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Small, Light, and Crystal Clear: Maven B.7 Binocular Review

Weighing well under a pound, the Maven B.7 represents the pinnacle of compact binoculars with remarkable performance in a very small package.

(Photo/Sean McCoy)
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More than a mile away, an elk herd fed on a ridge high above the valley floor. To the naked eye, the ridge was a stark line against the sky dotted with trees. But one look through the Maven B.7 binocular just before sunset confirmed my suspicion that elk would be feeding high on the ridge this late July evening.

For the last few months, the B.7 has been my go-to pair of binoculars largely due to its light weight. While I have a few pairs that rotate through testing and are used for hiking, birding, and hunting, the Maven B.7 earned a spot in my bino harness during archery elk hunting in September and hasn’t left since.

Maven B.7 Binoculars in use
A tester uses the Maven B.7 binoculars to glass elk on a distant ridge in the Indian Peaks Wilderness in Colorado; (photo/Sean McCoy)

In short: The Maven B.7 ($600) will surprise users with its super-clear lenses and light-gathering capabilities, especially for such a small pair of binoculars. For those who demand high quality in a small, light form factor, the B.7 should be on the top of the list.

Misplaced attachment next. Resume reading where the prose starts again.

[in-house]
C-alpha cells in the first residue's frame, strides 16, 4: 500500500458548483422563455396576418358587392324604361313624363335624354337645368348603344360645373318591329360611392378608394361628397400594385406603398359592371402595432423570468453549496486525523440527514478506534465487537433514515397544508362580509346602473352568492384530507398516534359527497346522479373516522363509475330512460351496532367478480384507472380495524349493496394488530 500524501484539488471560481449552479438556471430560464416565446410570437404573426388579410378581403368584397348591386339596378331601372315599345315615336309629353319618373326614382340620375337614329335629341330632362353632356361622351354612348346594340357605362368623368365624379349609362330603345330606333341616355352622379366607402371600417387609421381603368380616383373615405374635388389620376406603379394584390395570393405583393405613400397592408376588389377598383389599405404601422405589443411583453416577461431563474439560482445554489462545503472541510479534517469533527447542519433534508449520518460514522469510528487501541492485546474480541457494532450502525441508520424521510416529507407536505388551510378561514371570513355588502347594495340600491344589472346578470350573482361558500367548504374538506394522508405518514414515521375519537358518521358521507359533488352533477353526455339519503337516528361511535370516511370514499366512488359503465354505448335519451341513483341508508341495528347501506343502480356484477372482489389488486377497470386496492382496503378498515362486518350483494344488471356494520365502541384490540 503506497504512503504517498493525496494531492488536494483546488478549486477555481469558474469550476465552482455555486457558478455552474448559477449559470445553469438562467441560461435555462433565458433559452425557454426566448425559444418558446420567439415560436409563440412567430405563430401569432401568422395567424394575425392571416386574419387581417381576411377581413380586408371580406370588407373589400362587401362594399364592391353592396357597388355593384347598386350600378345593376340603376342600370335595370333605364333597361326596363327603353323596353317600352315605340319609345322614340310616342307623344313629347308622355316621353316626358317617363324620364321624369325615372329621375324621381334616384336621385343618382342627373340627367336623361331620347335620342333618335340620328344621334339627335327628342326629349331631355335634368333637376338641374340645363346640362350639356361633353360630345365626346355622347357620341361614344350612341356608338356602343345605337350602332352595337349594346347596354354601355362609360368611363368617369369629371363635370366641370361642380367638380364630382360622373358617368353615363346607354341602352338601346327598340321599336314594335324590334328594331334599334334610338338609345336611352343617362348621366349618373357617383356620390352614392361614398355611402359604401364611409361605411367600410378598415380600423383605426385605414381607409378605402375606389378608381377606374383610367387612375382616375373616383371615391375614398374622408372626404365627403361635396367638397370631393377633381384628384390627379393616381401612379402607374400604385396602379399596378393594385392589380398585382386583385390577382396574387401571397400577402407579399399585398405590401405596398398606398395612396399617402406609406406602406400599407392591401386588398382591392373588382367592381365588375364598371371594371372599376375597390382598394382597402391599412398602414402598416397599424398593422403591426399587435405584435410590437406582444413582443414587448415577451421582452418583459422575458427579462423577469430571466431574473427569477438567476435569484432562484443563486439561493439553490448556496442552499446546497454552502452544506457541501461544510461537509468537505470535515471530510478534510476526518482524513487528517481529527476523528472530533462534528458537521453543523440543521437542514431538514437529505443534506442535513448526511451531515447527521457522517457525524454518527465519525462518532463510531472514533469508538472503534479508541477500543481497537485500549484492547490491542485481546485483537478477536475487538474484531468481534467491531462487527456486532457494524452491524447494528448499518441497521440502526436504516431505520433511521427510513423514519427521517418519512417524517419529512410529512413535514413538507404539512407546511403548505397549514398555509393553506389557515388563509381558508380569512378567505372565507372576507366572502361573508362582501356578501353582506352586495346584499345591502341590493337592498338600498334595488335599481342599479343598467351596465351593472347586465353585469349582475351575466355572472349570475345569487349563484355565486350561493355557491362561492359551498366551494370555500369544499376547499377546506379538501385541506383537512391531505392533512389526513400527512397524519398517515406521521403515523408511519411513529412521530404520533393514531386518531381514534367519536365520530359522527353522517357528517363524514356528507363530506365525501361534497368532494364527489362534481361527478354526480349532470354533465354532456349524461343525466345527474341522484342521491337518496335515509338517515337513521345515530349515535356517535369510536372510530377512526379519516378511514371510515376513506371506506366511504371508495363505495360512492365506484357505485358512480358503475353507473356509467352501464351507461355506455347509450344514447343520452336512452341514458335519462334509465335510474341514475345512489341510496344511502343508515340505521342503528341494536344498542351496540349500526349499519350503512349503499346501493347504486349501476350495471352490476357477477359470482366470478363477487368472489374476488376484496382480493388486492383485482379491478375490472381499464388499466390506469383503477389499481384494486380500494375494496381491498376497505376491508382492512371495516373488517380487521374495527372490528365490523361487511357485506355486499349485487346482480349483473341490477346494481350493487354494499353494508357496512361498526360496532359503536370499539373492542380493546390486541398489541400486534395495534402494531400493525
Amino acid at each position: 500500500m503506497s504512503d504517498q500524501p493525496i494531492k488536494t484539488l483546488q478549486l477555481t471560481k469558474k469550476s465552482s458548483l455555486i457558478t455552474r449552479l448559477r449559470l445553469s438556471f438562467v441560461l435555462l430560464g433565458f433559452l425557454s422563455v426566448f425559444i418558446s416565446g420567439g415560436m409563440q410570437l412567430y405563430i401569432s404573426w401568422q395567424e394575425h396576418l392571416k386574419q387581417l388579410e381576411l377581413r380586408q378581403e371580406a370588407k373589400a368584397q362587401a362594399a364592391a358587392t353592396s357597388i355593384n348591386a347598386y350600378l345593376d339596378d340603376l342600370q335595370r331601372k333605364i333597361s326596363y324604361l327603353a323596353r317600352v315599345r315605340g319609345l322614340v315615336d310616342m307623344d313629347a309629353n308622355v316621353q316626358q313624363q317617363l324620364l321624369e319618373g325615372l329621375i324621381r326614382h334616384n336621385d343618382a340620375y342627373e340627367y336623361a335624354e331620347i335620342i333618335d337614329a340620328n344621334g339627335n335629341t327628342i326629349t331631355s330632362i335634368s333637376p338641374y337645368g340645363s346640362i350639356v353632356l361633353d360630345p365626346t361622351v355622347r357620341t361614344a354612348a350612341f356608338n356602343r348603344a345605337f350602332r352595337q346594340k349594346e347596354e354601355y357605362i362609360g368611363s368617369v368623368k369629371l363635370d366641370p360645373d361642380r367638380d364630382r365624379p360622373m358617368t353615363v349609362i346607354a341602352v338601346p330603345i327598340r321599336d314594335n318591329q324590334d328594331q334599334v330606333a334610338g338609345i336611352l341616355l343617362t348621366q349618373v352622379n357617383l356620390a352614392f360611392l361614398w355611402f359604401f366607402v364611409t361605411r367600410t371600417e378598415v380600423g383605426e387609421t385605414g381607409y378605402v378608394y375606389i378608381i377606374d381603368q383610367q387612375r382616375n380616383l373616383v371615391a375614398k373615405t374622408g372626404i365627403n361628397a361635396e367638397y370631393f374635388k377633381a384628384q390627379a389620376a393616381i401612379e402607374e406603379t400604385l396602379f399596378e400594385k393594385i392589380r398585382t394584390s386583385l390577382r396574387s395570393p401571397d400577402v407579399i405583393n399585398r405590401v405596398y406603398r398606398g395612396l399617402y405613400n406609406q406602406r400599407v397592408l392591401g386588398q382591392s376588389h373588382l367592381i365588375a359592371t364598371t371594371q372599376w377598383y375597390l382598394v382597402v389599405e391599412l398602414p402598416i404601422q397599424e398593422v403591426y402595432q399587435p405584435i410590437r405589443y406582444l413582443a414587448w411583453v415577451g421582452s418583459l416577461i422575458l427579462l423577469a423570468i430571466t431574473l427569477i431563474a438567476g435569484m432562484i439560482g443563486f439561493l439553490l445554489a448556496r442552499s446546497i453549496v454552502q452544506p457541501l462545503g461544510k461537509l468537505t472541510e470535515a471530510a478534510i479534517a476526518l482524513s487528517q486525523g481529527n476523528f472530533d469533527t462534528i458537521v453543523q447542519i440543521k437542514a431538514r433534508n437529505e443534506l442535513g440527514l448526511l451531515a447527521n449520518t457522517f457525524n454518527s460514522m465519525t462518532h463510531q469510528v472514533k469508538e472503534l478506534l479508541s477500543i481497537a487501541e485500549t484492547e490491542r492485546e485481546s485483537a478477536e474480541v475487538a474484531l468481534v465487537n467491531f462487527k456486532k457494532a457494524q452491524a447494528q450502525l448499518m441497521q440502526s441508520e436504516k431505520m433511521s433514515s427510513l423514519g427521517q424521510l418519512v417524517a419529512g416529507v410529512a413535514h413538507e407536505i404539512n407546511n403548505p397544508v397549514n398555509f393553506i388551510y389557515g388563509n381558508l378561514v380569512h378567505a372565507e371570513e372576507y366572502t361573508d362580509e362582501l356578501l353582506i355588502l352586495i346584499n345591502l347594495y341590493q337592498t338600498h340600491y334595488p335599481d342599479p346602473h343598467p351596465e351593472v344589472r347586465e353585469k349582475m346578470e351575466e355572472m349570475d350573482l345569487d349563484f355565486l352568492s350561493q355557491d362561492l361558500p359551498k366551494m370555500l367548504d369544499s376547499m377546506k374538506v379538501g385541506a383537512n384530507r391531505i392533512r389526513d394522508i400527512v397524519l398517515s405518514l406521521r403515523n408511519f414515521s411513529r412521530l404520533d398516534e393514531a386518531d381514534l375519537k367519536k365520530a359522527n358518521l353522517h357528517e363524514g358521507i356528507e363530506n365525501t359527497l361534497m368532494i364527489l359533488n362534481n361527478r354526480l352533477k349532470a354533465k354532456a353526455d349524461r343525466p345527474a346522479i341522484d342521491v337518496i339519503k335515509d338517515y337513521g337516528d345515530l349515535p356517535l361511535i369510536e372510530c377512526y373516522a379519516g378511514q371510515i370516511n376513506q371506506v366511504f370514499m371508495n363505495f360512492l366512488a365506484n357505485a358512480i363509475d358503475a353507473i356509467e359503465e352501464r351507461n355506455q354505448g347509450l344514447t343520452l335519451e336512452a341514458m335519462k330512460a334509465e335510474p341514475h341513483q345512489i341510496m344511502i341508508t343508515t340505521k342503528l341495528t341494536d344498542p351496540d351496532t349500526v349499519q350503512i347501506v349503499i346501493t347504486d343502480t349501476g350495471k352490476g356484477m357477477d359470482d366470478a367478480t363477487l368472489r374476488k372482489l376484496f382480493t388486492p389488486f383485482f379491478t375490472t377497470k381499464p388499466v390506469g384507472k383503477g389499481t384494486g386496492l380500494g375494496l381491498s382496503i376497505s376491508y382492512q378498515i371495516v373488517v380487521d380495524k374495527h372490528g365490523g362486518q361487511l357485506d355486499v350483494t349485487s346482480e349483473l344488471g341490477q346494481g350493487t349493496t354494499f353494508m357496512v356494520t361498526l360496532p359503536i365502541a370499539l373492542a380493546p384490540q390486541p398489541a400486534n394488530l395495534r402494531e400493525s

Maven B.7 Binoculars


  • Weight 12.4 oz.
  • Close focus range 9.8'
  • Eye relief 15.0 mm
  • Magnification 8x and 10x
  • Objective lens 25mm
  • Field of view 356 (8x), 314 (10x) (feet at 1,000 yards)
  • Prism Schmidt-Pechan


  • Very compact size
  • Light weight
  • Aggressively textured controls
  • Durable
  • Excellent lens clarity


  • Hard to use with gloves
  • Too small for long hours of glassing

Maven B.7 Binoculars Review

As I noted above, the B.7 has been my go-to binoculars for this fall’s hunting season. I also used them on several hikes during the late summer, carrying them in a case in my backpack.

For clarity, I used them a lot to glass medium-range meadows and forests, largely looking for big game like deer and elk. This is a tough test for any binoculars, especially for a small set like these. And really, the B.7 is not an ideal pair specifically for this job, but they did way better than I would have expected.

Maven B.7 Binocular review
(Photo/Sean McCoy)

I used them for this task largely because, particularly during archery elk and mule deer season, I hunt terrain that doesn’t offer vast areas to glass. I rarely had a chance to look for game beyond about 600 yards. On the occasion that I did have long-range glassing opportunities, the Maven B.7 was certainly undersized. But as I noted above, I was able to find and glass animals at well over a mile multiple times.

But where they really stand out is at moderate ranges. For archery hunting from a tree stand, working through timber or broken meadows, turkey hunting, birding, or other situations where you need great optics that get used for quick looks, but not hours on end, the B.7 is really ideal. They provide a crisp, bright field of view and won’t weigh you down.